This study also examined whether the molecular basis for loss of villin expression was genetic, epigenetic, or transcriptional. First, we eliminated a genetic basis for villin loss after the failure to identify any mutations in the coding sequence of the villin gene. We also examined the possibility that promoter mutations, particularly in two mononucleotide repeats in the proximal villin promoter might explain villin loss in MSI cell lines. Although mutations in the long mononucleotide repeat (A14) within the villin promoter were observed in 60% on MSI colon cancer cell lines, these mutations did not correlate with villin expression, indicating they are not the basis for villin loss.
      An epigenetic basis for villin loss was eliminated based on three pieces of evidence. First, the villin promoter lacks a CpG island, suggesting it is unlikely to be epigenetically regulated. Second, treatment of villin-negative colon cancer cell lines with the DNA methyltransferase inhibitor (5-azacytidine) failed to induce villin expression. Finally, HCT116 DNMT1/3b knockout cells, where targeted inactivation of the DNMT1 and DNMT3b genes induces global DNA hypomethylation and re-induction of multiple epigenetically silenced genes,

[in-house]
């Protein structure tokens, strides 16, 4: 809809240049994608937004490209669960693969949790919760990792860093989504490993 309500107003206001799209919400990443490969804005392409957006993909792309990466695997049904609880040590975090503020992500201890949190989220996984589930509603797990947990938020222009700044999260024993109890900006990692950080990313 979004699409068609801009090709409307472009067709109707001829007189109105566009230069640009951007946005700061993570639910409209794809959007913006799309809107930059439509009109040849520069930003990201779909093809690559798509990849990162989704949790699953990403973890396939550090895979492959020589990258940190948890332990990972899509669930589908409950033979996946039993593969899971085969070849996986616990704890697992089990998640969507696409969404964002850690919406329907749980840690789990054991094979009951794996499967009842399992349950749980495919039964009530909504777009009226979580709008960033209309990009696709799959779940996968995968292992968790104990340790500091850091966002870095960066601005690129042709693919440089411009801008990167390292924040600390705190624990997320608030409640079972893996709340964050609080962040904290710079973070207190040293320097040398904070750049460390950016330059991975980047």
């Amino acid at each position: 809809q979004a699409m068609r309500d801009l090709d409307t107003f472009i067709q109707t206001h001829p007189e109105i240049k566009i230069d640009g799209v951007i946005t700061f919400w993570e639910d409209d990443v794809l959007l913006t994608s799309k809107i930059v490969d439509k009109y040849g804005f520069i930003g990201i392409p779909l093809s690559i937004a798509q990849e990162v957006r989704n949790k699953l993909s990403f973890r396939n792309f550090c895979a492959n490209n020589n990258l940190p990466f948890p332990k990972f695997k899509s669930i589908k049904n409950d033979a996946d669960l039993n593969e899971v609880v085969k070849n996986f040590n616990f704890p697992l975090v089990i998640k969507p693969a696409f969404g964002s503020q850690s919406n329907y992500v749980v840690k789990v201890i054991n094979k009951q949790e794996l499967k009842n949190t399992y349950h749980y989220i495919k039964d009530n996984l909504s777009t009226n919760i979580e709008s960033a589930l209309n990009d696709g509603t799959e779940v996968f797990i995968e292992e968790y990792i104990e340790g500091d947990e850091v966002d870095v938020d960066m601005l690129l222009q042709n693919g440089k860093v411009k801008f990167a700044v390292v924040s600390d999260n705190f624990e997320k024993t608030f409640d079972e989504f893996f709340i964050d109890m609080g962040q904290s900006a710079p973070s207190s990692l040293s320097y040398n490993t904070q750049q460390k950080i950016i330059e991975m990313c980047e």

• Rhee I.
      • Bachman K.E.
      • Park B.H.
      • Jair K.W.
      • Yen R.W.
      • Schuebel K.E.
      • Cui H.
      • Feinberg A.P.
      • Lengauer C.
      • Kinzler K.W.
      • Baylin S.B.
      • Vogelstein B.
      DNMT1 and DNMT3b cooperate to silence genes in human cancer cells.
      failed to demonstrate reactivation of villin expression.